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Let G be a group has order of $2n$ with $n$ be odd. Prove that exists a unique subgroup $H$ of $G$ has order of $n$.

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The explicit definition of $H$ would be $H=\{g\in G\mid g^n=1\}$. But proving that is closed under multiplication is not obvious to me. Basically, $H$ is the elements of odd order in $G$. – Thomas Andrews Oct 5 '12 at 13:45
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up vote 3 down vote accepted

The group $G$ acts on itself by left multiplication. So $G$ is isomorphic to a subgroup of $S_{2n}$. Now consider the subgroup $A_{2n}$ of index $2$. Now just prove that there is an element in group not lying in $A_{2n}$ and we are done. It can be done by using the fact that $G$ has an element of order $2$ and $n$ is odd, hence all elements of order $2$ in $S_{2n}$ are odd.


Alternatively, first we prove the following Lemma:

Lemma: If group $G$ acts on a finite set $S$, and if there exists an element in $G$ which induces an odd permutation of $S$, then there exists a subgroup $H$ of $G$ such that $[G:H]=2$.

Proof: Let $|S|=n$. Then action gives a representation $\phi :G \to S_n$. Let $\omega :S_n \to \{\pm 1\}$ be the parity homomorphism. The homomorphism $\omega \circ \phi :G \to \{ \pm 1\}$ is onto. Let $H$ be its kernel. Then using Isomorphism theorem, we are done. //

Now for our original question, we use the Lemma with $G$ acting on itself by left multiplication. We want an element inducing odd permutation. Let $a$ be element of order $2$. (It exists by Cauchy's theorem.)

Kerenel of this action is trivial. So $G$ is isomorphic to a subgroup of $S_{2n}$.

Now as $a$ has order $2$, we have if $a=\sigma_1 \cdots \sigma_m$ where $\sigma_i$'s are nontrivial disjoit cycles of $S_{2n}$, LCM of length of these cycles is $2$, i.e.: all of them are transpositions. Also $a$ fixes no elements (check yourself), $\sigma_i$'s must involve all $2n$ elements, i.e.: $m=n$. As $n$ is odd, $a$ induces odd permutation.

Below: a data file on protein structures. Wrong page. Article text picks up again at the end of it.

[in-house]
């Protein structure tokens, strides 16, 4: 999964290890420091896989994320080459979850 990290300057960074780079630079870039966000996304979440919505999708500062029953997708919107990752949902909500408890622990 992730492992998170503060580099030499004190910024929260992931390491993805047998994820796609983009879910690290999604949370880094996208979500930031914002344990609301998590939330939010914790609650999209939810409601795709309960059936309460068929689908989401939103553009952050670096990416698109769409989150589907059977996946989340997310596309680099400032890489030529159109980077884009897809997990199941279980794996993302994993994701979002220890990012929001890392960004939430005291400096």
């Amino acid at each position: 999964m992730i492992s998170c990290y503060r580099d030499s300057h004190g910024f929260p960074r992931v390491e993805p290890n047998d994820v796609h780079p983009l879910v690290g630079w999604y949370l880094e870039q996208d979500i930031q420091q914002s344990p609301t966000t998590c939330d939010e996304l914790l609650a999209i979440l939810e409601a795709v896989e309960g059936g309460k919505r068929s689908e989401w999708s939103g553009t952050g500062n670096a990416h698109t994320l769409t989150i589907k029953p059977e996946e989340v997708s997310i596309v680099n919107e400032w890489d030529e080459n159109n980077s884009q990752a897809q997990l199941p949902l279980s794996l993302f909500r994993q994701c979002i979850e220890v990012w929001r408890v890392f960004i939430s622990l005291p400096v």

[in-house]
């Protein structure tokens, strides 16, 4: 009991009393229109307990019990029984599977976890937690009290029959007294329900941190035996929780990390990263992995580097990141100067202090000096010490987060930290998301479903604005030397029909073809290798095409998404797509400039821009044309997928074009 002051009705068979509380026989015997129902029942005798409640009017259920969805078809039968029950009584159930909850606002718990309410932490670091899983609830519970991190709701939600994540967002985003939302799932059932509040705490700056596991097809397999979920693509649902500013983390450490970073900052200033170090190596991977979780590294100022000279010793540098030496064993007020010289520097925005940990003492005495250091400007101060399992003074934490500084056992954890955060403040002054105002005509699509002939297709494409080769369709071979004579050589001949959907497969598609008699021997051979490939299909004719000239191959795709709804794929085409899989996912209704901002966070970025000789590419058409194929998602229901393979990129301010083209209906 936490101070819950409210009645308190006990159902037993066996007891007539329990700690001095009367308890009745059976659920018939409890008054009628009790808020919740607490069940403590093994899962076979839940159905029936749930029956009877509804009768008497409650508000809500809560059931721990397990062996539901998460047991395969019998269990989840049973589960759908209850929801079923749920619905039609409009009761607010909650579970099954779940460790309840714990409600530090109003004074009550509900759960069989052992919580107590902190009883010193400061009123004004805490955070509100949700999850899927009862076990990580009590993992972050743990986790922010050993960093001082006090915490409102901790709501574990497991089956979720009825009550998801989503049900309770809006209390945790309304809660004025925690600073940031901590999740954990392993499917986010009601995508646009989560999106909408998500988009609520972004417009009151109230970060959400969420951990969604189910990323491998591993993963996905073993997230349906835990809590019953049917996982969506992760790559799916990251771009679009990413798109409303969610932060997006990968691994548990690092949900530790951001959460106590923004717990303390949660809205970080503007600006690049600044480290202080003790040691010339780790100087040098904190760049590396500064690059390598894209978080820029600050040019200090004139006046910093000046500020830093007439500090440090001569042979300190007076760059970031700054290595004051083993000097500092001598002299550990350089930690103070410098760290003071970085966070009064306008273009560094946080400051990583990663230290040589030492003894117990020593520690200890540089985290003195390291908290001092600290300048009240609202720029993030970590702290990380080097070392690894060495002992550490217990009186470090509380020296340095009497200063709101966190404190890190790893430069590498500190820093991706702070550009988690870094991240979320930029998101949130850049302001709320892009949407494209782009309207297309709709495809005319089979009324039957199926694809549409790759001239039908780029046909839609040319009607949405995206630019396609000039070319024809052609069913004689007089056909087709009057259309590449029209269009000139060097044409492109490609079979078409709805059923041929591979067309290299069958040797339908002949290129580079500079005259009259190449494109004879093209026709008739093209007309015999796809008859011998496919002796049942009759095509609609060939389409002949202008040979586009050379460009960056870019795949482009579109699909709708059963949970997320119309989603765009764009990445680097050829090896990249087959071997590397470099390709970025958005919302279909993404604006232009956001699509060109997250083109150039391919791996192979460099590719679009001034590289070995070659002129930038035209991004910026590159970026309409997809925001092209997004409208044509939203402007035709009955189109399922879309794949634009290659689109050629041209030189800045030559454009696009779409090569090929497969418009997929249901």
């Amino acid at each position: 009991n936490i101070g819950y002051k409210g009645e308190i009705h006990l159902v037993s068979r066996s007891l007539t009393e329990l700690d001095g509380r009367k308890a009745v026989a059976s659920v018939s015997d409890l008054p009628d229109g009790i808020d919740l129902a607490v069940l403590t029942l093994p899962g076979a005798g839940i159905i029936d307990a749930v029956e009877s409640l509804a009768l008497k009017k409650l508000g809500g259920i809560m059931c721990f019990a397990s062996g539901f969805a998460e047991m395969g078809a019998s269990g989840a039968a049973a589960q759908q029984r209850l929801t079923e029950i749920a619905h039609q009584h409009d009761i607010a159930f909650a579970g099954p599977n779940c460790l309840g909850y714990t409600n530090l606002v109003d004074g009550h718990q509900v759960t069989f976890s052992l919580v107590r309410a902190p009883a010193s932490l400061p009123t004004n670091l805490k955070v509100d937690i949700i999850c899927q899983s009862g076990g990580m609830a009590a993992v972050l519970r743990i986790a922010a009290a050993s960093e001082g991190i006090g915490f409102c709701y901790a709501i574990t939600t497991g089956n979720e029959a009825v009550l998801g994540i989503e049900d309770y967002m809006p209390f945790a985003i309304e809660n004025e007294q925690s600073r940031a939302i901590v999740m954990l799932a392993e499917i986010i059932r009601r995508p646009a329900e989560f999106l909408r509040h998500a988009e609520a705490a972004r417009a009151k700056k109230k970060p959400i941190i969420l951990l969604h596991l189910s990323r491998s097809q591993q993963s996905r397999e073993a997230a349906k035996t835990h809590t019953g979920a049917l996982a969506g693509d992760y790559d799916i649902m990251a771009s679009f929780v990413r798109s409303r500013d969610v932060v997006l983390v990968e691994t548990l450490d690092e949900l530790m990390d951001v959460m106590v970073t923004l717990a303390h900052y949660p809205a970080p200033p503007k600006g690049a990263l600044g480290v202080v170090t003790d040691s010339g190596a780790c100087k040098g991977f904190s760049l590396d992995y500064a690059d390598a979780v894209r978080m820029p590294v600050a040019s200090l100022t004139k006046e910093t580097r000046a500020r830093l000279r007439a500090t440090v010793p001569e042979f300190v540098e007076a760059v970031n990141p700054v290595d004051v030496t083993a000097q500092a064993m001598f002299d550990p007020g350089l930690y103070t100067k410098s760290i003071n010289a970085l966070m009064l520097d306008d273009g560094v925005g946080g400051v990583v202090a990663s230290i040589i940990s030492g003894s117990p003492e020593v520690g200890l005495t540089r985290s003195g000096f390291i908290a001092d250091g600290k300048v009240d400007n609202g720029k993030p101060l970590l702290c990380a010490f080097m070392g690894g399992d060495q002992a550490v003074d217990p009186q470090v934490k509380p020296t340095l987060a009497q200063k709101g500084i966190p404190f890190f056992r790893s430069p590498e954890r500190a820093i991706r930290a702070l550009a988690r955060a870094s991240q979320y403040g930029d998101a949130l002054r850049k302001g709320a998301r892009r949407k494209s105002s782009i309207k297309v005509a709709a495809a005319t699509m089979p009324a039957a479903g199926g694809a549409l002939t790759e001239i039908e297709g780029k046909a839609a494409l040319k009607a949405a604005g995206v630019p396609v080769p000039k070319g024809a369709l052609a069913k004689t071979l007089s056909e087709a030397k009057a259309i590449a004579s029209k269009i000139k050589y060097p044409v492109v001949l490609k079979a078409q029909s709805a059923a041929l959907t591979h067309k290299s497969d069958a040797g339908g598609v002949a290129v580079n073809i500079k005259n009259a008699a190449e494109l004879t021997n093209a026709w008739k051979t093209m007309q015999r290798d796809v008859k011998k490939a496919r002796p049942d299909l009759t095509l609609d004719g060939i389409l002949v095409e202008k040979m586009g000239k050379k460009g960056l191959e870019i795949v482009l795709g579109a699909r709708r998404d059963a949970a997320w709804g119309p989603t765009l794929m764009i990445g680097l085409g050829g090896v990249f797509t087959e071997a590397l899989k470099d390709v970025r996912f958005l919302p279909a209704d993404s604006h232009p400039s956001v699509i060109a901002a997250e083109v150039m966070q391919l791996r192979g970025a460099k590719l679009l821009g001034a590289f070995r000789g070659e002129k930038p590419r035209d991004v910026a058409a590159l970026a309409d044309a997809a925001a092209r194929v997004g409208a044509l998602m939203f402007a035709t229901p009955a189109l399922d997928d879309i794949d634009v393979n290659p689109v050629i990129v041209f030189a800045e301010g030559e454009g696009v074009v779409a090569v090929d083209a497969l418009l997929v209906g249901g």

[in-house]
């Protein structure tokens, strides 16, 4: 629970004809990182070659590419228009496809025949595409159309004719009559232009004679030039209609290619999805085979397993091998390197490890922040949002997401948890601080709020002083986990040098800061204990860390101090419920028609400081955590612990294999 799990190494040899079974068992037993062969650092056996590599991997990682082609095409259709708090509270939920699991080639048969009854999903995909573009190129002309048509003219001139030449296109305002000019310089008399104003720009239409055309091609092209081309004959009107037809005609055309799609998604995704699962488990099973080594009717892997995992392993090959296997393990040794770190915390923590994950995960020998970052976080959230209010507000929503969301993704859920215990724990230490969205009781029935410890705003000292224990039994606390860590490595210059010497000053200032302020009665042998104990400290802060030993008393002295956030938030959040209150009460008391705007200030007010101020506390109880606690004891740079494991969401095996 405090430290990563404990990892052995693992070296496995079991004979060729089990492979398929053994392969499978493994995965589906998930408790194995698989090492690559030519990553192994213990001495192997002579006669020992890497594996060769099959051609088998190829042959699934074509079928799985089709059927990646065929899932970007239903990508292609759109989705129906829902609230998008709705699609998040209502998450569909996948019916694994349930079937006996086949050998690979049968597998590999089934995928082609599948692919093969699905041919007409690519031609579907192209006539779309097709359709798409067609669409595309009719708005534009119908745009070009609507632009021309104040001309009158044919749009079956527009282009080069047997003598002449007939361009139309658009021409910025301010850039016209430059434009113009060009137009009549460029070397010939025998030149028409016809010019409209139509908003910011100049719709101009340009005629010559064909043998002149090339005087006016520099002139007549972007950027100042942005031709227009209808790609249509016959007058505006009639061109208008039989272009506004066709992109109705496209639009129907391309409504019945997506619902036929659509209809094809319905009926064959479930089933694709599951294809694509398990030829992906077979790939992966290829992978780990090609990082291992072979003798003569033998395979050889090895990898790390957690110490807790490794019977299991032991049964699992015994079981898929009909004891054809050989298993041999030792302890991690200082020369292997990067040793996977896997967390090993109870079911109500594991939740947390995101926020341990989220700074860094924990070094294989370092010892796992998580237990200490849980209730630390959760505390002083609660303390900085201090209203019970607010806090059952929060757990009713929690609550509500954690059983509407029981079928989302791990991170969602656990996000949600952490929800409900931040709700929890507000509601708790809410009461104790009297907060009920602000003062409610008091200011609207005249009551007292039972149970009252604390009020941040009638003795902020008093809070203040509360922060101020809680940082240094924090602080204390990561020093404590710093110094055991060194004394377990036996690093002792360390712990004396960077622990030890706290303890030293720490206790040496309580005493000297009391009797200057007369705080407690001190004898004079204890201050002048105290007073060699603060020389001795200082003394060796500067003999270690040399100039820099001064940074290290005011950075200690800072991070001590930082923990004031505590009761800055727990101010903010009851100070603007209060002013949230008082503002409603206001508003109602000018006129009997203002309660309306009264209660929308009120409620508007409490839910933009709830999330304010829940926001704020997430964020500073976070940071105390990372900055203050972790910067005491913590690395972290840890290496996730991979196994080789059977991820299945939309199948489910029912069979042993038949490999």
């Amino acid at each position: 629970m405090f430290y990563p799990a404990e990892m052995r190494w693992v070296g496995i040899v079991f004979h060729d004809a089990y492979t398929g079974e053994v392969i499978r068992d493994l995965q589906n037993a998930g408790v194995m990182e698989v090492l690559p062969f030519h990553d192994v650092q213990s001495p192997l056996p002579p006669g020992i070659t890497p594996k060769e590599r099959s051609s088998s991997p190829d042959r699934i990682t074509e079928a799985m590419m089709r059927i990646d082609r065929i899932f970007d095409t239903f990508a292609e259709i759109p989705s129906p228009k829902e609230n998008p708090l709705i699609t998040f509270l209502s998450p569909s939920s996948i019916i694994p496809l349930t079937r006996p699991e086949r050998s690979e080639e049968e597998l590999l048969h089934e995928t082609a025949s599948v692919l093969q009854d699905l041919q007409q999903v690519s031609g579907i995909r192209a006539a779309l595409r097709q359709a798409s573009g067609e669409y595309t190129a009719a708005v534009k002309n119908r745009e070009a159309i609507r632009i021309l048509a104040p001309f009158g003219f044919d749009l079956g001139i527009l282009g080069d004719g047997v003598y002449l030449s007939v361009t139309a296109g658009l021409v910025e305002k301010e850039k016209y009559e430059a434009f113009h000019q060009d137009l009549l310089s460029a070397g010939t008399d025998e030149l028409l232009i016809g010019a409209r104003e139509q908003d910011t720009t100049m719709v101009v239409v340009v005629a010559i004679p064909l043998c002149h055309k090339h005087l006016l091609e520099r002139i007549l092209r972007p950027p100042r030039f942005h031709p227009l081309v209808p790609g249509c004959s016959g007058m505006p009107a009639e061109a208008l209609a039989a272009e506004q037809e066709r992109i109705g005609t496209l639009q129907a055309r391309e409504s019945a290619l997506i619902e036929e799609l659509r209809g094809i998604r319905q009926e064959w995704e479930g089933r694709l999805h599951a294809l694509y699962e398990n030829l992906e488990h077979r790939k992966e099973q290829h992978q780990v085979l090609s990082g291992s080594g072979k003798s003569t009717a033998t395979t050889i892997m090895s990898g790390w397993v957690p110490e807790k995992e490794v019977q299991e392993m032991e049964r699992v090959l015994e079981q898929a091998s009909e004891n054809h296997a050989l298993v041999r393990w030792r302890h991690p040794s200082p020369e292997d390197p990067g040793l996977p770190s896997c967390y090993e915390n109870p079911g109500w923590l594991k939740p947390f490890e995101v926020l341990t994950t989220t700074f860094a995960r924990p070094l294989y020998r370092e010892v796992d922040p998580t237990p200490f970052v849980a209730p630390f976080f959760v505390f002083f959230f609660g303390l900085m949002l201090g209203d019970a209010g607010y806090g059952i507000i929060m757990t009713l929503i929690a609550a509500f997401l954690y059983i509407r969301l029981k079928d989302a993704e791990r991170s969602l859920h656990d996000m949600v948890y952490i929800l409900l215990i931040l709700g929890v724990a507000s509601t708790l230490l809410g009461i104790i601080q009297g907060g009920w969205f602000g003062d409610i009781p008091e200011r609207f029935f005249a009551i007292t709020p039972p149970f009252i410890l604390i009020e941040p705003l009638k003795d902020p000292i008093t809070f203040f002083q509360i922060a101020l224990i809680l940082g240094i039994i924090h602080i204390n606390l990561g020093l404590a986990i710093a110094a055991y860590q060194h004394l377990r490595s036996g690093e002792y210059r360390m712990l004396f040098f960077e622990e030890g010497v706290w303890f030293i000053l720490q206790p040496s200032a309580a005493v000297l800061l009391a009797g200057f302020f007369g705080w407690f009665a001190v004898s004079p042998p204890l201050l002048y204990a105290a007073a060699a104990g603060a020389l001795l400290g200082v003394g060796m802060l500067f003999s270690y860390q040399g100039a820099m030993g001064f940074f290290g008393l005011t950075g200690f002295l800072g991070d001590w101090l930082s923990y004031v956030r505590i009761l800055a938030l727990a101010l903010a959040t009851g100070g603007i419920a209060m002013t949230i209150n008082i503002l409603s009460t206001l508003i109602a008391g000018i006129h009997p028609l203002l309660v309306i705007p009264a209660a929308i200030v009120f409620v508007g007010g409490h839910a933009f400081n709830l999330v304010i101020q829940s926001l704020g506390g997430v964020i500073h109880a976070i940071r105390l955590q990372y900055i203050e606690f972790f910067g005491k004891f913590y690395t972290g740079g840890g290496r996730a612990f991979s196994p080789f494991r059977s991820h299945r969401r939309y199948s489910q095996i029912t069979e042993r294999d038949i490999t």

Now use the Lemma.

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I don't know what $H$ is? – Muniain Oct 5 '12 at 13:26
I also don't know explicitly what $H$ is,but we can see that $A_{2n}$ corresponds to a subgroup of original group. also,there is an alternative proof if you are not very comfortable with $A_{2n}$ that I can provide for the fact $G$ has a subgroup of index $2$. – TheJoker Oct 5 '12 at 13:57
Yes, I want you show $G$ has a subgroup of index 2, and this subgroup be uniqueness – Muniain Oct 5 '12 at 14:03

$|G| = 2n$ where n is odd. Then any subgroup of $N$ of order $n$ must be normal in $G$, since $|G/N|=2$ and $2$ is the smallest prime that divides the order of $G$. Now suppose that there be two subgroups $H$ and $N$ of order $n$ in $G$. Then we can get a homomorphism $f: H \rightarrow G/N$ where $f = g\circ i$, $i$ is the inclusion map from $H$ to $G$, and $g:G \longrightarrow G/N$. Then $\text{Ker}f=H \cap N$.

$H/(H \cap N)$ is isomorphic to $\text{Image}(f)$, which is a subgroup of $G/N$. Thus $|H/(H \cap N)|$ divides $|G/N|$ and obviously $|H \cap N|$ divides $|H| =|N|$.

In this question, $\text{gcd}(|N|,|G/N|)=1$, whence $|H/(H \cap N)|=1$. Thus we get $H = H \cap N$. Therefore $H \leq N$ and $|H|=|N|$ so $H=N$, whence $H$ is the unique subgroup of order $n$.

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